A former Tesla employee admitted to uploading Autopilot files to his iCloud account, but denied he's using them at the Tesla competitor where he now works

Xpeng MotorsAly Song/ReutersA staff member of Xpeng Motors stands next to the charging station at the company's booth during the media day for the 2019 Shanghai auto show.Aly Song/Reuters

  • Guangzhi Cao, a former Tesla employee who worked on the company's Autopilot system, admitted in a July 8 court filing to uploading files related to Autopilot to a personal iCloud account before leaving to work at a competitor.
  • Tesla sued Cao in March, saying he could be using the files at the electric-vehicle startup Xpeng Motors, where he now works.
  • Cao denied that he is using the files to develop autonomous-driving technology at Xpeng Motors.
  • Cao's attorneys said in the July 8 filing that he "made extensive efforts to delete and/or remove any such Tesla files prior to his separation from Tesla."
  • Visit Business Insider's homepage for more stories.

Guangzhi Cao, a former Tesla employee who worked on Autopilot, the electric-car maker's semi-autonomous driver-assistance system, admitted in a July 8 court filing to uploading files related to Autopilot to his personal iCloud account before leaving to work at a competitor.

Tesla sued Cao in March, alleging that he had uploaded over 300,000 files and directories related to Autopilot to his iCloud account and created .zip files containing Autopilot's source code. The company said in its lawsuit that Cao could be using the files at the electric-vehicle startup Xpeng Motors, where he's currently employed. Xpeng Motors has developed driver-assistance features that are similar to Autopilot, Tesla said.

Read more: Tesla's largest outside investor has long been tight-lipped on Elon Musk. That's starting to change.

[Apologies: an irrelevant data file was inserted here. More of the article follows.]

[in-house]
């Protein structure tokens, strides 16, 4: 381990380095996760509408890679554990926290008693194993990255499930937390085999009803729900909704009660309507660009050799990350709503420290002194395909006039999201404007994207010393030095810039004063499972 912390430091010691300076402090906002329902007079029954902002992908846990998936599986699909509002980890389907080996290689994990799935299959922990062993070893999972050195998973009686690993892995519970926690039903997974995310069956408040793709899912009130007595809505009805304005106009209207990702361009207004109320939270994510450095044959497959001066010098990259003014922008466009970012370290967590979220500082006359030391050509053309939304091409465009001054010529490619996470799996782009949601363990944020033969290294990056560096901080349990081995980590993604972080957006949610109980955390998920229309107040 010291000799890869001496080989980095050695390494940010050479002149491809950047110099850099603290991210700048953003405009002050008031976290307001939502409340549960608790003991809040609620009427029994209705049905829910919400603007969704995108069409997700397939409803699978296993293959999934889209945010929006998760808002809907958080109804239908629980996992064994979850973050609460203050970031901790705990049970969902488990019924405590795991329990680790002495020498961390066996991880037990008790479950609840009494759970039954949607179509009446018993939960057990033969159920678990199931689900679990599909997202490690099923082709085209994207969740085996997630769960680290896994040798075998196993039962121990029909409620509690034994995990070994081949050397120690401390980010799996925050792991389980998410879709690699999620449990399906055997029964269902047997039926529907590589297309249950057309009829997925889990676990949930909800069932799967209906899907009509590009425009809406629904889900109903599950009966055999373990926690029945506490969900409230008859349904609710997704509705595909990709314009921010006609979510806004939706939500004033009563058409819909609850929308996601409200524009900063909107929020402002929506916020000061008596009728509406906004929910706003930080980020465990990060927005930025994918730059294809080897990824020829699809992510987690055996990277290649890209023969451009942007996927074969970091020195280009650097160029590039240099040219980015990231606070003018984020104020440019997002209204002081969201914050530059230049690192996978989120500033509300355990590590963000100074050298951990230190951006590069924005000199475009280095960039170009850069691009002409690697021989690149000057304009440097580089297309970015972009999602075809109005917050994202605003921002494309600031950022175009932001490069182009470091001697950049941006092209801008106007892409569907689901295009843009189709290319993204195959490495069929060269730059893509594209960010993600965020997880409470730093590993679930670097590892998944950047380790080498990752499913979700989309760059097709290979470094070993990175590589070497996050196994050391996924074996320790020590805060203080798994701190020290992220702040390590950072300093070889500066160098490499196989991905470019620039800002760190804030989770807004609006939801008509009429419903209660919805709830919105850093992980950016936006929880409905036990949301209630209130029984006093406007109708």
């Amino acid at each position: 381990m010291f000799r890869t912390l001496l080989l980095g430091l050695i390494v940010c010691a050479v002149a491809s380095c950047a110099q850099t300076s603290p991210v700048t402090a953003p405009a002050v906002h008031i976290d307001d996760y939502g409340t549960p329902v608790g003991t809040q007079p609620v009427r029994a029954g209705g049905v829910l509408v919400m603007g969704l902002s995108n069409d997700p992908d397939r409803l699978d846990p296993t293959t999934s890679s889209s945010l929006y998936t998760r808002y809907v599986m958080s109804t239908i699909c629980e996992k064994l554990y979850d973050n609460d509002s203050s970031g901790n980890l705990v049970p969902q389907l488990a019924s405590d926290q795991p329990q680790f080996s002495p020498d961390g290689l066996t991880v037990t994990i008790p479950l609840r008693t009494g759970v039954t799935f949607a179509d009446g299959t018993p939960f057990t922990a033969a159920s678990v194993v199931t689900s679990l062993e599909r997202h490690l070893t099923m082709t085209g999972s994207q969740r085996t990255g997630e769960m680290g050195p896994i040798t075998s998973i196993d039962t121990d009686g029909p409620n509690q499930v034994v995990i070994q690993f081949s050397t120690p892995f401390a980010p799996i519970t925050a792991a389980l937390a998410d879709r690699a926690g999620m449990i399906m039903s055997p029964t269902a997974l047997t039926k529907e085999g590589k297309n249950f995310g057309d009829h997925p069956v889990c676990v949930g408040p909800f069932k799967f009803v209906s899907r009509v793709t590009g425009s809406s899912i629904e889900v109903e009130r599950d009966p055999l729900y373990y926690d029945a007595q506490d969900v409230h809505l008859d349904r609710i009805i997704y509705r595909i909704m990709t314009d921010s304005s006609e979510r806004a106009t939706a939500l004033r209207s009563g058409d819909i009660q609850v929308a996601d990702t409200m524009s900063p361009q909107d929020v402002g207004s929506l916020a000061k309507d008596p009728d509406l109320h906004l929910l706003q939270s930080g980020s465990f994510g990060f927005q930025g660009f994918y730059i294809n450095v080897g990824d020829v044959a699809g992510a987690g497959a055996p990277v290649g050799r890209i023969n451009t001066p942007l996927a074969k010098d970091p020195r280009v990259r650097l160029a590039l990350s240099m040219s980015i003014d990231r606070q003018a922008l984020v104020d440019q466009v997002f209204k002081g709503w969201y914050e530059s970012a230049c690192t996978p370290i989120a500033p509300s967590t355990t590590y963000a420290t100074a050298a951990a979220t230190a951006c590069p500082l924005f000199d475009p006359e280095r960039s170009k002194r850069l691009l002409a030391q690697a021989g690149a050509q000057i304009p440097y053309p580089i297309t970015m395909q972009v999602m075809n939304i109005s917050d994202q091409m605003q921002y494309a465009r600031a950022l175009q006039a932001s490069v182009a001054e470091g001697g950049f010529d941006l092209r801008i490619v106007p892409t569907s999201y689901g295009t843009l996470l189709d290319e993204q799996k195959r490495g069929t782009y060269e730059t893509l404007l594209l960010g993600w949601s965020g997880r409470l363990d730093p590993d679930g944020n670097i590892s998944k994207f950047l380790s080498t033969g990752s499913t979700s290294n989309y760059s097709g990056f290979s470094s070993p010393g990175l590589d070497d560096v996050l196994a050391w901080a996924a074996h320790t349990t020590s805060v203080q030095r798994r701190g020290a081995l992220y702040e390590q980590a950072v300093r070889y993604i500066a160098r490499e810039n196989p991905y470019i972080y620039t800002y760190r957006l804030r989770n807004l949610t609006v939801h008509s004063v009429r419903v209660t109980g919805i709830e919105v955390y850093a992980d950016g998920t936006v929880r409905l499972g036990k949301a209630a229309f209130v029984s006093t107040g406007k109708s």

In the July 8 filing, Cao admitted to uploading Autopilot-related files to his iCloud account and making .zip files containing Autopilot source code, but he did not specify the size of those files. He denied that he is using the files to develop autonomous-driving technology at Xpeng Motors. Cao's attorneys said in the filing that he "made extensive efforts to delete and/or remove any such Tesla files prior to his separation from Tesla," and Cao denied that his actions damaged Tesla or created the potential for future harm.

Cao admitted in the filing that he did not tell Tesla about the Autopilot information he had copied before he left the company, but said the company never asked him about it.

Tesla and Xpeng Motors did not immediately respond to Business Insider's requests for comment.

Tesla has also sued former employees who left to join the autonomous-driving startup Zoox, saying they stole proprietary information and trade secrets that helped Zoox accelerate the development of its warehousing, logistics, and inventory-control operations. At the time, Zoox and the employees named in the lawsuit did not respond to Business Insider's requests for comment. Zoox did not immediately respond to a request for comment on Thursday.

Concerns about employees bringing proprietary technology to competitors extends beyond Tesla in the autonomous-driving industry. The Google spin-off Waymo alleged in a 2017 lawsuit that former engineer Anthony Levandowski stole trade secrets from the company that were later used by Uber's autonomous-driving division. The suit was settled in 2018, with Uber agreeing to give Waymo $245 million in equity, though Uber CEO Dara Khosrowshahi said in a blog post that he did not believe Uber had used or received any proprietary information from Waymo.

Read Cao's full response below:

 

Have you worked for Tesla? Do you have a story to share? Contact this reporter at mmatousek@businessinsider.com.

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